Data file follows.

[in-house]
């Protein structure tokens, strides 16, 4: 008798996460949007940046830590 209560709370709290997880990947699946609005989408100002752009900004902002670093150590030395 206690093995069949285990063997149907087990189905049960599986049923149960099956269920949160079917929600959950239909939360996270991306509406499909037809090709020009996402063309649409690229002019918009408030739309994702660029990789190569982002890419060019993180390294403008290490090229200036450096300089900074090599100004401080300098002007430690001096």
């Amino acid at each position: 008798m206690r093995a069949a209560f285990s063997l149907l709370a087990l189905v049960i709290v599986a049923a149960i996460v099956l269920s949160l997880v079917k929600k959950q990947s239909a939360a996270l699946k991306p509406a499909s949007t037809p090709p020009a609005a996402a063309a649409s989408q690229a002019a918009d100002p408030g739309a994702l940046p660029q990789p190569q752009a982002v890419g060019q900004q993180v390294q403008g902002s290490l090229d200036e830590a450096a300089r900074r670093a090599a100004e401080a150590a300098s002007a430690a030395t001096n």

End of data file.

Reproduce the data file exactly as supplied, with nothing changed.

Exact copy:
[in-house]
């Protein structure tokens, strides 16, 4: 008798996460949007940046830590 209560709370709290997880990947699946609005989408100002752009900004902002670093150590030395 206690093995069949285990063997149907087990189905049960599986049923149960099956269920949160079917929600959950239909939360996270991306509406499909037809090709020009996402063309649409690229002019918009408030739309994702660029990789190569982002890419060019993180390294403008290490090229200036450096300089900074090599100004401080300098002007430690001096």
């Amino acid at each position: 008798m206690r093995a069949a209560f285990s063997l149907l709370a087990l189905v049960i709290v599986a049923a149960i996460v099956l269920s949160l997880v079917k929600k959950q990947s239909a939360a996270l699946k991306p509406a499909s949007t037809p090709p020009a609005a996402a063309a649409s989408q690229a002019a918009d100002p408030g739309a994702l940046p660029q990789p190569q752009a982002v890419g060019q900004q993180v390294q403008g902002s290490l090229d200036e830590a450096a300089r900074r670093a090599a100004e401080a150590a300098s002007a430690a030395t001096n």